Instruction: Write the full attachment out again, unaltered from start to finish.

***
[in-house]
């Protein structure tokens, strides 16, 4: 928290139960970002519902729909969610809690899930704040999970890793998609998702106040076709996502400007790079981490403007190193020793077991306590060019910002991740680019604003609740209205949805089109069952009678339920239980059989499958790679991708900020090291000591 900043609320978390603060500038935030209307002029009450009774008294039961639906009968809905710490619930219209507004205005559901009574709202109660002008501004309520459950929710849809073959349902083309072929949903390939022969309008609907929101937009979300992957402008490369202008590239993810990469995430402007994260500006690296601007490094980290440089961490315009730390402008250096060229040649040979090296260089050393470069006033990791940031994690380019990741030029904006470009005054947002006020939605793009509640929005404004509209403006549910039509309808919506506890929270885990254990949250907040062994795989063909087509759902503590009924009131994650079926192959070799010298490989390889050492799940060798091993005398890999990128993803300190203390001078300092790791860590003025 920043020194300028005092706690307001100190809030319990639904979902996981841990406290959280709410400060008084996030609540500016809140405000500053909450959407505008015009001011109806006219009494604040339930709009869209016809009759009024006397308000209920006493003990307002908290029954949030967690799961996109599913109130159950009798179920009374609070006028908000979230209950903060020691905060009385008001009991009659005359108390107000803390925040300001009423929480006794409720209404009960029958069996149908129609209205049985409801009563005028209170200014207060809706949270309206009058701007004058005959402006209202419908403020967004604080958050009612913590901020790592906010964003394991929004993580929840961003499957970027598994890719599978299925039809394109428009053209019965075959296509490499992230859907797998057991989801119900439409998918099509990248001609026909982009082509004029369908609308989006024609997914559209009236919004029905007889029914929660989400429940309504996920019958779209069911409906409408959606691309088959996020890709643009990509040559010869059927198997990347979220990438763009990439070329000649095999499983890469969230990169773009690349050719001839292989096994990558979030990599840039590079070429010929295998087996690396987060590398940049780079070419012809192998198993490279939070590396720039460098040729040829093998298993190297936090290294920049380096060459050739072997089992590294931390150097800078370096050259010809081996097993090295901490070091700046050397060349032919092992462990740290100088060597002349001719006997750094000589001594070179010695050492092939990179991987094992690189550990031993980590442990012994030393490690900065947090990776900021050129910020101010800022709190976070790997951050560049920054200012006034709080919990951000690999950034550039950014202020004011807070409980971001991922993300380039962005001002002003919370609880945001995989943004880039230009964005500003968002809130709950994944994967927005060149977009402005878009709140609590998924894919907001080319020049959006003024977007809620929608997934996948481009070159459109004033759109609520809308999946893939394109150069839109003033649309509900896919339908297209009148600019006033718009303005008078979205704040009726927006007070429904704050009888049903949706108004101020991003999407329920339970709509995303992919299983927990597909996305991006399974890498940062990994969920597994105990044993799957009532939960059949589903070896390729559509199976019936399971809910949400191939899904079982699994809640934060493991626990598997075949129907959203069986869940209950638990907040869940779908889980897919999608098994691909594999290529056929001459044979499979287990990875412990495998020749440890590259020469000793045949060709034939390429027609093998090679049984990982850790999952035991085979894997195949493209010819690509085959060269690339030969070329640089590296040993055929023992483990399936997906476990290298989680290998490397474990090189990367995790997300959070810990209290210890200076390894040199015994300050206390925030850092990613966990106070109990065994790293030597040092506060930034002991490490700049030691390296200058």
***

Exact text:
[in-house]
């Protein structure tokens, strides 16, 4: 928290139960970002519902729909969610809690899930704040999970890793998609998702106040076709996502400007790079981490403007190193020793077991306590060019910002991740680019604003609740209205949805089109069952009678339920239980059989499958790679991708900020090291000591 900043609320978390603060500038935030209307002029009450009774008294039961639906009968809905710490619930219209507004205005559901009574709202109660002008501004309520459950929710849809073959349902083309072929949903390939022969309008609907929101937009979300992957402008490369202008590239993810990469995430402007994260500006690296601007490094980290440089961490315009730390402008250096060229040649040979090296260089050393470069006033990791940031994690380019990741030029904006470009005054947002006020939605793009509640929005404004509209403006549910039509309808919506506890929270885990254990949250907040062994795989063909087509759902503590009924009131994650079926192959070799010298490989390889050492799940060798091993005398890999990128993803300190203390001078300092790791860590003025 920043020194300028005092706690307001100190809030319990639904979902996981841990406290959280709410400060008084996030609540500016809140405000500053909450959407505008015009001011109806006219009494604040339930709009869209016809009759009024006397308000209920006493003990307002908290029954949030967690799961996109599913109130159950009798179920009374609070006028908000979230209950903060020691905060009385008001009991009659005359108390107000803390925040300001009423929480006794409720209404009960029958069996149908129609209205049985409801009563005028209170200014207060809706949270309206009058701007004058005959402006209202419908403020967004604080958050009612913590901020790592906010964003394991929004993580929840961003499957970027598994890719599978299925039809394109428009053209019965075959296509490499992230859907797998057991989801119900439409998918099509990248001609026909982009082509004029369908609308989006024609997914559209009236919004029905007889029914929660989400429940309504996920019958779209069911409906409408959606691309088959996020890709643009990509040559010869059927198997990347979220990438763009990439070329000649095999499983890469969230990169773009690349050719001839292989096994990558979030990599840039590079070429010929295998087996690396987060590398940049780079070419012809192998198993490279939070590396720039460098040729040829093998298993190297936090290294920049380096060459050739072997089992590294931390150097800078370096050259010809081996097993090295901490070091700046050397060349032919092992462990740290100088060597002349001719006997750094000589001594070179010695050492092939990179991987094992690189550990031993980590442990012994030393490690900065947090990776900021050129910020101010800022709190976070790997951050560049920054200012006034709080919990951000690999950034550039950014202020004011807070409980971001991922993300380039962005001002002003919370609880945001995989943004880039230009964005500003968002809130709950994944994967927005060149977009402005878009709140609590998924894919907001080319020049959006003024977007809620929608997934996948481009070159459109004033759109609520809308999946893939394109150069839109003033649309509900896919339908297209009148600019006033718009303005008078979205704040009726927006007070429904704050009888049903949706108004101020991003999407329920339970709509995303992919299983927990597909996305991006399974890498940062990994969920597994105990044993799957009532939960059949589903070896390729559509199976019936399971809910949400191939899904079982699994809640934060493991626990598997075949129907959203069986869940209950638990907040869940779908889980897919999608098994691909594999290529056929001459044979499979287990990875412990495998020749440890590259020469000793045949060709034939390429027609093998090679049984990982850790999952035991085979894997195949493209010819690509085959060269690339030969070329640089590296040993055929023992483990399936997906476990290298989680290998490397474990090189990367995790997300959070810990209290210890200076390894040199015994300050206390925030850092990613966990106070109990065994790293030597040092506060930034002991490490700049030691390296200058």